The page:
Becoming famous for her singing and songwriting, Dolly Parton has made a name for herself as a philanthropist. Parton is donating $1 million to pediatric infectious disease research at Vanderbilt University Medical Center in Nashville, the organization announced.
This isn’t the first time she’s donated to Vanderbilt, previous donating another $1 million in April 2020 for Covid vaccine research. That gift helped Vanderbilt researchers test an array of drugs aimed at reducing the life-threatening symptoms associated with Covid-19, the center said in a news release.
This donation will have broader coverage, aiming to support research into how viruses and bacteria cause disease, understanding and preventing antibiotic resistance, preventing and treating infections, diagnosing and treating infections in children with cancer, and gauging the impact of childhood infections throughout the world, according to the news release.
“Dolly’s previous support to infectious disease research, and also our pediatric cancer program, has already saved countless lives,” said Dr. Jeff Balser, president and CEO of Vanderbilt University Medical Center and dean of the Vanderbilt University School of Medicine.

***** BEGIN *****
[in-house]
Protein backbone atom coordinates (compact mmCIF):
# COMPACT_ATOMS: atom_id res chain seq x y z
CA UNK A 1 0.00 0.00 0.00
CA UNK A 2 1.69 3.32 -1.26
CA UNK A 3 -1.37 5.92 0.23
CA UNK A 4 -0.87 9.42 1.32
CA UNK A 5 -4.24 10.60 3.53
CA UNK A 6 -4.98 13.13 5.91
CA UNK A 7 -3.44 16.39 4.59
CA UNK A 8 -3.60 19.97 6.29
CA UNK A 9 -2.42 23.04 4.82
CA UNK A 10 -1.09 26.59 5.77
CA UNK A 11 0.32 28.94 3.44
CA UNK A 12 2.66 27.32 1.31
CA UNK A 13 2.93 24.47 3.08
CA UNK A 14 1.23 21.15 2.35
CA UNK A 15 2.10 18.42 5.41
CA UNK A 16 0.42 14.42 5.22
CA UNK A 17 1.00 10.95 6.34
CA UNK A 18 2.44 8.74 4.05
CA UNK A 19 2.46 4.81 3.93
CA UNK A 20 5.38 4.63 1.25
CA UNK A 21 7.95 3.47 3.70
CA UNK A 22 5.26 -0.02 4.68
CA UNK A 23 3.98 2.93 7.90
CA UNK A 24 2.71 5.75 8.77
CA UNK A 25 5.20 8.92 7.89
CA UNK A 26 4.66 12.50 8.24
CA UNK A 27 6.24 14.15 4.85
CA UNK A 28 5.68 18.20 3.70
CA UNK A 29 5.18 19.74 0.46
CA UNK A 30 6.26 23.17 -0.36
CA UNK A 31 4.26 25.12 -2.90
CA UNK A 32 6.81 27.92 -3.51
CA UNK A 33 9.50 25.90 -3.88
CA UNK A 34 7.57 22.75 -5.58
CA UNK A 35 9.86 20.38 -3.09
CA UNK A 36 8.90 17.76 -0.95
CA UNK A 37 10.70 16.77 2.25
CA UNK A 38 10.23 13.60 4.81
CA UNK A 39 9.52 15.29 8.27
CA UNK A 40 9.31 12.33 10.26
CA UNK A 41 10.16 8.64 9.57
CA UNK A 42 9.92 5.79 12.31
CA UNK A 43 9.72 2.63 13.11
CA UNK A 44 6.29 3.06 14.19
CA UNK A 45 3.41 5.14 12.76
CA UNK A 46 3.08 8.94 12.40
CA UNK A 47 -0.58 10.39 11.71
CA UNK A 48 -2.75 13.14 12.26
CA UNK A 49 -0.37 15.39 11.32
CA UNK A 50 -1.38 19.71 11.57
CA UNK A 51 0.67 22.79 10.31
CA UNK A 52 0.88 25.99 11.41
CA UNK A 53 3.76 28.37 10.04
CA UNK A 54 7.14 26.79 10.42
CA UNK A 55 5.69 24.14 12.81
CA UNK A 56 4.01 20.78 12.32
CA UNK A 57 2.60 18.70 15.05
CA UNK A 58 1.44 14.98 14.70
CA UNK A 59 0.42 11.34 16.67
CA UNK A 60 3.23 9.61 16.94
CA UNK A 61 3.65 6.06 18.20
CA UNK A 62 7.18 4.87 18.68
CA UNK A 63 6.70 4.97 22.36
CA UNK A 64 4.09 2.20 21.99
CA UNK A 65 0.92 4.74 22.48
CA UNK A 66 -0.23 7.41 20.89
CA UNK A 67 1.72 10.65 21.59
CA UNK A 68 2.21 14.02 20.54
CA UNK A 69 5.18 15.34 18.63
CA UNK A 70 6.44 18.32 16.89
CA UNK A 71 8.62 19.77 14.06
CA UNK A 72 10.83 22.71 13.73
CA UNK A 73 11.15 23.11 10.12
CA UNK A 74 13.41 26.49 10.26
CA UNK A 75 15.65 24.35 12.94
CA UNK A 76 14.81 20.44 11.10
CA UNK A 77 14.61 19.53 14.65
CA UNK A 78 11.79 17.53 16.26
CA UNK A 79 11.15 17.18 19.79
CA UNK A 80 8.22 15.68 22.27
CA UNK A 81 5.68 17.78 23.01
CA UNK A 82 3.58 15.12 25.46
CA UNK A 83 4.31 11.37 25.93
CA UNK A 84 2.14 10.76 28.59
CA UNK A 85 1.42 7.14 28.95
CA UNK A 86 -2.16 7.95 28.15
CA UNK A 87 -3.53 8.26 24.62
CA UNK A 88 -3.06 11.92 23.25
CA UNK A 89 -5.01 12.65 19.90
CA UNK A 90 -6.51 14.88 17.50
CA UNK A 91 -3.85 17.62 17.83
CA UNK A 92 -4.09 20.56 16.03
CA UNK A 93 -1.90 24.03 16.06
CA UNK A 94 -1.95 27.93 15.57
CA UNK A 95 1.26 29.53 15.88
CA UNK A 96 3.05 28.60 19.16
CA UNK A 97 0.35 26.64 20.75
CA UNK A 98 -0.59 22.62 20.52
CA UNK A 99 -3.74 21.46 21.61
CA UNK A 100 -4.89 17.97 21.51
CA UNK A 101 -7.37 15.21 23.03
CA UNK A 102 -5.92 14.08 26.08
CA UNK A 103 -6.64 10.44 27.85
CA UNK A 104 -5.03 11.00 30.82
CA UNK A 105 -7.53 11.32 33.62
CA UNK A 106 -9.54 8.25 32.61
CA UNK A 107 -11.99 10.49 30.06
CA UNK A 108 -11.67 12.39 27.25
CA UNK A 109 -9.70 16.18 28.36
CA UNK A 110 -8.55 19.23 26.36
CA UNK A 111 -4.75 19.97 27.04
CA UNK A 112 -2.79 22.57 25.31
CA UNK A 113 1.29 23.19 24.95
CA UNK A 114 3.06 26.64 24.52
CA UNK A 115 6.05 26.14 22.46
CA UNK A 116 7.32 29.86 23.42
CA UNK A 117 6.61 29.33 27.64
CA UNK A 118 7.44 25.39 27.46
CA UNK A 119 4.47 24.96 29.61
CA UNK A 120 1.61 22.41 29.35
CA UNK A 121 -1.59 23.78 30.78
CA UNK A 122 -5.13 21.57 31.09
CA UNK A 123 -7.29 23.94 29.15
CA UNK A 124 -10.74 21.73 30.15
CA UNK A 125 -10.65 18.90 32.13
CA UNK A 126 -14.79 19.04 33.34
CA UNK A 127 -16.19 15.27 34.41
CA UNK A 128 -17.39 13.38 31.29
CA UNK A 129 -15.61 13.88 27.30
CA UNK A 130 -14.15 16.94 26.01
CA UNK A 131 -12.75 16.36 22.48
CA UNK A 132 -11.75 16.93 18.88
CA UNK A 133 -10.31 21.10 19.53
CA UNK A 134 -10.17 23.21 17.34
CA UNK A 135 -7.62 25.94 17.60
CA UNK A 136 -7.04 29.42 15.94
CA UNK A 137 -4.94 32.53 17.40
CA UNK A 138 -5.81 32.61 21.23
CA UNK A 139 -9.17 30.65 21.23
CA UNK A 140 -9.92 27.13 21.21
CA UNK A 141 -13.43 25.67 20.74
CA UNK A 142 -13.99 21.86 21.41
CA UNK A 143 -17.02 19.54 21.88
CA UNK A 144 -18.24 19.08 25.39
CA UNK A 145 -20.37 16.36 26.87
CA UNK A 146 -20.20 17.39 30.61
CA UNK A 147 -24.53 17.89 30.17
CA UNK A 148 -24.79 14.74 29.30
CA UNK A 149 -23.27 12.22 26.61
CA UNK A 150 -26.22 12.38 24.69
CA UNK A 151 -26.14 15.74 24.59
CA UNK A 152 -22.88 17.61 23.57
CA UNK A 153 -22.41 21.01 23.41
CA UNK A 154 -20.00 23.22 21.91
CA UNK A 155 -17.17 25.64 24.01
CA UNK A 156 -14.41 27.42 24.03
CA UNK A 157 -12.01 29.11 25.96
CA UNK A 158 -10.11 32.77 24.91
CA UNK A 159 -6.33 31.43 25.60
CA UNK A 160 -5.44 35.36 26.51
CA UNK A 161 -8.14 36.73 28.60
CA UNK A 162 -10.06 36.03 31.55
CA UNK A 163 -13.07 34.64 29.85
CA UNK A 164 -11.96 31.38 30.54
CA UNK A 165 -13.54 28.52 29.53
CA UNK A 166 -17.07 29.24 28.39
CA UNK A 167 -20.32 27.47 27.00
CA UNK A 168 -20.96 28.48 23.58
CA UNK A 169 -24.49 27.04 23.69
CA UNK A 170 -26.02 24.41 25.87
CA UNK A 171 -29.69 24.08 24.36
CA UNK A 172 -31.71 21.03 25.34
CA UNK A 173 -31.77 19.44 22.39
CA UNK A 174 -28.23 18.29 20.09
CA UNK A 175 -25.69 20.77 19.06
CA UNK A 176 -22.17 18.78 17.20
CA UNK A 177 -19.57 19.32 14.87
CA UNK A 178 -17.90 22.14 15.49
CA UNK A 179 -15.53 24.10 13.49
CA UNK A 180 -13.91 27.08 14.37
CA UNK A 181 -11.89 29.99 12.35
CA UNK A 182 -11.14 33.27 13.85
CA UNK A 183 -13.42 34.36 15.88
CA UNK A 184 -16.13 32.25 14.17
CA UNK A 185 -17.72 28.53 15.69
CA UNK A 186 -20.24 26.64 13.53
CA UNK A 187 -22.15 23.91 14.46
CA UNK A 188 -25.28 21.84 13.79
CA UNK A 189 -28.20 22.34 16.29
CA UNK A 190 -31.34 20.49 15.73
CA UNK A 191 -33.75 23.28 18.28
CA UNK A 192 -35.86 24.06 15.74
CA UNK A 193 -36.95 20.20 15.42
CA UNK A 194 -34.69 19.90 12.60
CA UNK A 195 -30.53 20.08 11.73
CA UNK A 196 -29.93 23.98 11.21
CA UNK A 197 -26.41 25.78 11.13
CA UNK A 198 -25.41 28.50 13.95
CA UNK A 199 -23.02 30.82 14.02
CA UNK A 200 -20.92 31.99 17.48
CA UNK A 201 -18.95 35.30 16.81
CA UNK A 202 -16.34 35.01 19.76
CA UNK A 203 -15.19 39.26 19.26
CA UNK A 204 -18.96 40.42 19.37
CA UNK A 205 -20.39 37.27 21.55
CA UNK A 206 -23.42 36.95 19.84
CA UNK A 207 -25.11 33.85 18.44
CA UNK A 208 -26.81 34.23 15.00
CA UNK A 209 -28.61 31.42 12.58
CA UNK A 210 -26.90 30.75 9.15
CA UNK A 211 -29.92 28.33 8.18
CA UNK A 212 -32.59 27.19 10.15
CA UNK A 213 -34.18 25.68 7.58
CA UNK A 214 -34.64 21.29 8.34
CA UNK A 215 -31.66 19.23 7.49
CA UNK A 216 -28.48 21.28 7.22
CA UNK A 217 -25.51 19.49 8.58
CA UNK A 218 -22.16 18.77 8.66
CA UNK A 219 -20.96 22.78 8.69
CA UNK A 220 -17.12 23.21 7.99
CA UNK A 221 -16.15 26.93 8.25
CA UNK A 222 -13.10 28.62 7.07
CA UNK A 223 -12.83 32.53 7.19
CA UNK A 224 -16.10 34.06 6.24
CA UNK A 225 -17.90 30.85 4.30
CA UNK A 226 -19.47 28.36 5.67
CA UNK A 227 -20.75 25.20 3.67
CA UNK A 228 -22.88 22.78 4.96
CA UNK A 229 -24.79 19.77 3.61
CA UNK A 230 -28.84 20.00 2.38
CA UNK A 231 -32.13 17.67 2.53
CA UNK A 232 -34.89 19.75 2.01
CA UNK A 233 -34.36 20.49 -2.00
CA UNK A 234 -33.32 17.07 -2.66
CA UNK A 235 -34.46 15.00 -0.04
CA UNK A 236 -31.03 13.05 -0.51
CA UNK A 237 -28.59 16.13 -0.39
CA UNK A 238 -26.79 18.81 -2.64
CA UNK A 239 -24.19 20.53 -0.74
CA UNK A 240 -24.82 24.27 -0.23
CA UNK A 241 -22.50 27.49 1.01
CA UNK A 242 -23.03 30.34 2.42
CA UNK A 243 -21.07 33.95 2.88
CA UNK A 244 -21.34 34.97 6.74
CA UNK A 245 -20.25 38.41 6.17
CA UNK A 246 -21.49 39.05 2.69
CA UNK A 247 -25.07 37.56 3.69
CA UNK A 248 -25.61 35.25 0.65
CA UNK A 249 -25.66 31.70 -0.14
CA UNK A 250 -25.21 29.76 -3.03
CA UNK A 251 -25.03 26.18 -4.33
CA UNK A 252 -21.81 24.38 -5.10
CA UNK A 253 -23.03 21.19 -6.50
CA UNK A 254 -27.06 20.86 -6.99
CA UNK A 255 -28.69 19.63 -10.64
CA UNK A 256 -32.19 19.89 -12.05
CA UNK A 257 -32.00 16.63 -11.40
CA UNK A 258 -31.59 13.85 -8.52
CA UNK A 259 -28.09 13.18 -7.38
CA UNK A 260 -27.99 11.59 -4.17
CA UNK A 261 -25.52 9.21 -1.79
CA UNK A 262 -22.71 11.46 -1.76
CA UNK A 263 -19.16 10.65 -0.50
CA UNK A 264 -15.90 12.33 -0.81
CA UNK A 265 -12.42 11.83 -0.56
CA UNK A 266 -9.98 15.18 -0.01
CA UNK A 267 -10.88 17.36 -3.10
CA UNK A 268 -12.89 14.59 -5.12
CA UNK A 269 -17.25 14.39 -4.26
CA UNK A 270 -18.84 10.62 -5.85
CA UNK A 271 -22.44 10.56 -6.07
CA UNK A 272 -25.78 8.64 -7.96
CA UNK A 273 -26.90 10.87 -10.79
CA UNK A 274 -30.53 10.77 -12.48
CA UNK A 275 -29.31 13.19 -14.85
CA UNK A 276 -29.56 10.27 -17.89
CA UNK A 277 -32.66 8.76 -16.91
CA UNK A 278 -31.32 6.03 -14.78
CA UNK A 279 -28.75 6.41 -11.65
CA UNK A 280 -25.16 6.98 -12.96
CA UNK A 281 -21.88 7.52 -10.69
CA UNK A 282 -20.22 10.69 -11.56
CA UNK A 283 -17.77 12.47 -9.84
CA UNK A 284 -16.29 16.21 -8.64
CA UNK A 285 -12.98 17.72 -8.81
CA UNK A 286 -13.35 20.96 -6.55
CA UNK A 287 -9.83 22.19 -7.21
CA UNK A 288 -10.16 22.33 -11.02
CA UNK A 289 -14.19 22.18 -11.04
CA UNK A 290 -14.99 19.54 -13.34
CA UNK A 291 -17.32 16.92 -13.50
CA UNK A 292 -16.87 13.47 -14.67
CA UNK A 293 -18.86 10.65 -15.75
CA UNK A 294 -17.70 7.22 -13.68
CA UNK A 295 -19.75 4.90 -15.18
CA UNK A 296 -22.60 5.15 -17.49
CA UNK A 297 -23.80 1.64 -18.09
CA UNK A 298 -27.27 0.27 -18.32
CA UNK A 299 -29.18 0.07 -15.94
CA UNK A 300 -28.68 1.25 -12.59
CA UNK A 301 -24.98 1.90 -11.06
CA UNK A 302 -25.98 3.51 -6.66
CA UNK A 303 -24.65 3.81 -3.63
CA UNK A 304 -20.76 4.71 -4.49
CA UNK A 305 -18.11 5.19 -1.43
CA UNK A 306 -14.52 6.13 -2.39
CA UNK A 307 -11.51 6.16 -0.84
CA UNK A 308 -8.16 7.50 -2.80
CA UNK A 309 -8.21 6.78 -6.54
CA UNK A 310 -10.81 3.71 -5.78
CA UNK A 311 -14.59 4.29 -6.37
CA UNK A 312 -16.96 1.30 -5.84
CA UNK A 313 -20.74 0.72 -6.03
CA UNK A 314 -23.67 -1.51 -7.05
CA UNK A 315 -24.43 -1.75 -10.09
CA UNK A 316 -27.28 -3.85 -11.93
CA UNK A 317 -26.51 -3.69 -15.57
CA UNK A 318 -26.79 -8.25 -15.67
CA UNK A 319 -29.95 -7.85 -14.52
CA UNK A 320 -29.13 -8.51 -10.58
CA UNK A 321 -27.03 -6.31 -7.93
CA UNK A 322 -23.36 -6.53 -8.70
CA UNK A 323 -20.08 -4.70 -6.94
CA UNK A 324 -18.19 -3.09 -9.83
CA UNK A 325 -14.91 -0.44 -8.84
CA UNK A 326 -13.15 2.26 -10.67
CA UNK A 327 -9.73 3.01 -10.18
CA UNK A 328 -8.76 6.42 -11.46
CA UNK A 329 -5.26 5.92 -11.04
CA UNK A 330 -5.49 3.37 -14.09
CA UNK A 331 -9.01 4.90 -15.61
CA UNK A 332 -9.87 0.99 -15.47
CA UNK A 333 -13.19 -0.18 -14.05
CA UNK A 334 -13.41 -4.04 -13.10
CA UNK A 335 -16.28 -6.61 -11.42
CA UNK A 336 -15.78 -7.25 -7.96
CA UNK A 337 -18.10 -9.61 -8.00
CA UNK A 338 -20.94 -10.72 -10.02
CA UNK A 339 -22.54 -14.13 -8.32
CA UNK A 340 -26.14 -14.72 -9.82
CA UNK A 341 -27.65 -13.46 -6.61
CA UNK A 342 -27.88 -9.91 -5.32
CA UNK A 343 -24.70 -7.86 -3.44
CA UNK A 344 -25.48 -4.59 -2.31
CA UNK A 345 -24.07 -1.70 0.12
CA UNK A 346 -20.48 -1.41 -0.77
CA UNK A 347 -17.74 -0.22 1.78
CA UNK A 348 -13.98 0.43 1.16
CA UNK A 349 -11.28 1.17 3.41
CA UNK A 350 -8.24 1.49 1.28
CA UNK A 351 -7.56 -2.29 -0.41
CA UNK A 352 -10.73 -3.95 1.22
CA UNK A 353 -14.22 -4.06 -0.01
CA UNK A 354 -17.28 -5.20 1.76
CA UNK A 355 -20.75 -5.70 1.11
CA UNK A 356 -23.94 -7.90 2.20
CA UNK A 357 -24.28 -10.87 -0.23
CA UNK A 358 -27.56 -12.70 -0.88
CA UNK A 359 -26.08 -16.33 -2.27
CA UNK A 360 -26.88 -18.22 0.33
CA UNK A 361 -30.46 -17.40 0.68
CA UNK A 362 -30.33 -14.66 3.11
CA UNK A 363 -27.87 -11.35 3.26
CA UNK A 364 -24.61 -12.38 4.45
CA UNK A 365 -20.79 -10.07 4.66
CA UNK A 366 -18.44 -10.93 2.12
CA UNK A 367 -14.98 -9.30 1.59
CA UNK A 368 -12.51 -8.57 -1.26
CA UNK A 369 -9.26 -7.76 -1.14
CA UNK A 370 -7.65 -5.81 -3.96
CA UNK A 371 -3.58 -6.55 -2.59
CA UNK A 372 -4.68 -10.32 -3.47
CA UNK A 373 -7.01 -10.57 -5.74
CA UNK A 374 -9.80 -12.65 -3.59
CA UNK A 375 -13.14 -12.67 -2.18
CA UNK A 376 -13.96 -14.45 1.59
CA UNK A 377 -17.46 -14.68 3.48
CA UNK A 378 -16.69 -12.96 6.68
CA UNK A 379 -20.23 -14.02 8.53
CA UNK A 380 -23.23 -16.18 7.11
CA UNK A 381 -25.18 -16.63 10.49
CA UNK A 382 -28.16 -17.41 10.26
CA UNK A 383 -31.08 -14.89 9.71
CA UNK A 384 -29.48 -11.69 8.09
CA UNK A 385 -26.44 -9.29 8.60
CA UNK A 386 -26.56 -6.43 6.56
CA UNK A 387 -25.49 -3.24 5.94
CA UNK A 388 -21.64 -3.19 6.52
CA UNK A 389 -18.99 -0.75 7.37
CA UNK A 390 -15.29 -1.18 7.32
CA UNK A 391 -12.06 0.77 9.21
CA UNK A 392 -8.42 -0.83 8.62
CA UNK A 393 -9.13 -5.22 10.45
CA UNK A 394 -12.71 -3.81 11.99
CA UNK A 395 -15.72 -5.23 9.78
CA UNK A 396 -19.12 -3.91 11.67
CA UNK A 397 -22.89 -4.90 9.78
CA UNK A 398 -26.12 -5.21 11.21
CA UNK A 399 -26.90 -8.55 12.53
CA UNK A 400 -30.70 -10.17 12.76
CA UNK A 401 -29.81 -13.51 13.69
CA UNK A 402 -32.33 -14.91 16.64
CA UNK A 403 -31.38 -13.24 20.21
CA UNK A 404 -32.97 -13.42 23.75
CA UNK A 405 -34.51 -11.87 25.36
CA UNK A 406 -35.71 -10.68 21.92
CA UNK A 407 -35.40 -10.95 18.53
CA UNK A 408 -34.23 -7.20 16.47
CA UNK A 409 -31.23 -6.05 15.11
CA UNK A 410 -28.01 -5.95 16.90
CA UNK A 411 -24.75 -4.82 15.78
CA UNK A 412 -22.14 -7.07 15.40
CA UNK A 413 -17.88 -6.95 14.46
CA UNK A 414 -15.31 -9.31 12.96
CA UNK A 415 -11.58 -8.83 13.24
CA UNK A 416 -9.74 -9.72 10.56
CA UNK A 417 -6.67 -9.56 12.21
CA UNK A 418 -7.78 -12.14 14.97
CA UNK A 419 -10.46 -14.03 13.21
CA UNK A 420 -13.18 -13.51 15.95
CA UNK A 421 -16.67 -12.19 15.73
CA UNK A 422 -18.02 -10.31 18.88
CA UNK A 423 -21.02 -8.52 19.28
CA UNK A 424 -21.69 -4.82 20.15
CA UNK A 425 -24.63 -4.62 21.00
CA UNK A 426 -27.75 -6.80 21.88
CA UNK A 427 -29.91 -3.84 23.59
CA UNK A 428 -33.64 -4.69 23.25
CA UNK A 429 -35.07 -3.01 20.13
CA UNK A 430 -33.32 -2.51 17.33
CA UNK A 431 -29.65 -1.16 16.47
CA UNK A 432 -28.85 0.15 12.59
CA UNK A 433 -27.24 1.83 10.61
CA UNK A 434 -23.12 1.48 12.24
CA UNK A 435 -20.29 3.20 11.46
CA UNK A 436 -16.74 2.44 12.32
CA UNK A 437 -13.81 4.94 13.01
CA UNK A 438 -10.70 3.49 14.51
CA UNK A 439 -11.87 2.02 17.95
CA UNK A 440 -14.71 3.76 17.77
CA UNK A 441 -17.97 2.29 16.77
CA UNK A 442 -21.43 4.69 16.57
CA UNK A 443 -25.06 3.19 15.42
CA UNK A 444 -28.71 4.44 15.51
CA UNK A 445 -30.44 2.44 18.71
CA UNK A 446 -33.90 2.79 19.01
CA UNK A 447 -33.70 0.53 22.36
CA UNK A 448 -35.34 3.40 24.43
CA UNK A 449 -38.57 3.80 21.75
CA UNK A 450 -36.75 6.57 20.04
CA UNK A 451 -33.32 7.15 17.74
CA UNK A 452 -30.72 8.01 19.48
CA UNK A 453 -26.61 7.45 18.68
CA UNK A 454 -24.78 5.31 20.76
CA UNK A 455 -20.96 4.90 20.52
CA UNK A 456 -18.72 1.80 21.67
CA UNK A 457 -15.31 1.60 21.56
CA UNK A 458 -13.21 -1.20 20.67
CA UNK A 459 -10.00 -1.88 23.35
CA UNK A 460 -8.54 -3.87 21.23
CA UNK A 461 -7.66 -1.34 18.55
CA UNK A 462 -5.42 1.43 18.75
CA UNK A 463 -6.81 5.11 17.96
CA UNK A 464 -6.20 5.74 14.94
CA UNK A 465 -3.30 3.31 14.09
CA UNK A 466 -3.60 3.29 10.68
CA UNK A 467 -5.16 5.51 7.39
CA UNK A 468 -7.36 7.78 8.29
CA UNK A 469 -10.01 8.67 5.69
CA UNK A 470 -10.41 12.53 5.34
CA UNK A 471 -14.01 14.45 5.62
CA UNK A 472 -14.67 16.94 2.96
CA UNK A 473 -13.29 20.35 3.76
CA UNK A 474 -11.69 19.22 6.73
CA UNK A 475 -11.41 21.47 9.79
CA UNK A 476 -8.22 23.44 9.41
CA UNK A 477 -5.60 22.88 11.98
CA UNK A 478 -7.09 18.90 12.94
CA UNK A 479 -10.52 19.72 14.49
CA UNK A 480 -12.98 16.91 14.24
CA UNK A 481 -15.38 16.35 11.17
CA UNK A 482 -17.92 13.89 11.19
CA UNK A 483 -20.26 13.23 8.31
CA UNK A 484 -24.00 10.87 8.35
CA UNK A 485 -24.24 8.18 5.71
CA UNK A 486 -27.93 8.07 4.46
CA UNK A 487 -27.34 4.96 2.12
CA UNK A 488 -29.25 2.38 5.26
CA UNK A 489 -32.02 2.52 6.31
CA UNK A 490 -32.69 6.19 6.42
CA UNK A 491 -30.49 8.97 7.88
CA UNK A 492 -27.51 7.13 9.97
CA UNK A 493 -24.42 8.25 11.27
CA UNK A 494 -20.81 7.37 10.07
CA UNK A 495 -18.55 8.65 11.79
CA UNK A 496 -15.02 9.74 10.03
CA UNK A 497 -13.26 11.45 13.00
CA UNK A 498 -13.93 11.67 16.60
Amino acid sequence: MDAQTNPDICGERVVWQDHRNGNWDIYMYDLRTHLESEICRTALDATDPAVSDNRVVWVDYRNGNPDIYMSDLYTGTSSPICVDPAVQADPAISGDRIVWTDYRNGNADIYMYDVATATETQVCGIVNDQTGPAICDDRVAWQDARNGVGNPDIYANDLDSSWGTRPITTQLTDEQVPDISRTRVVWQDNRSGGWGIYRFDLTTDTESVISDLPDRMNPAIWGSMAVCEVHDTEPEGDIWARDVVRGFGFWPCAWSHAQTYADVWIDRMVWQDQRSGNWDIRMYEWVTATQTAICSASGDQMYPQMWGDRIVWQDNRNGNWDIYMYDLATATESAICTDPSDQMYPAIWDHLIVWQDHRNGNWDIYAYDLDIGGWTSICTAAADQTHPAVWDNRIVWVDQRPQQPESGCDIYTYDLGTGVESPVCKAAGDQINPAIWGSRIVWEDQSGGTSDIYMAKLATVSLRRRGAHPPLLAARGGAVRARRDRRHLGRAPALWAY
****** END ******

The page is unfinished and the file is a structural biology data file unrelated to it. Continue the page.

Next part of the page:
“This new gift will bolster our defenses against future threats to the safety of this region and society as a whole.”
Dolly’s goal with this is to support children and their health.
“No child should ever have to suffer,” she said. “I’m willing to do my part to try and keep as many of them as I can as healthy and safe as possible.”
This is on top of another handful of charity projects that she supports, including her own book club called Dolly Parton’s Imagination Library, which has given out over 130 million books to children in need.
Inspired to Act?
DONATE: Dolly Parton’s Imagination Library gives out books all across the world with over 2 million kids registered. Consider making a donation.
SUPPORT: Look into supporting your local libraries and universities and other places of learning. These places can have an outstretched impact across communities.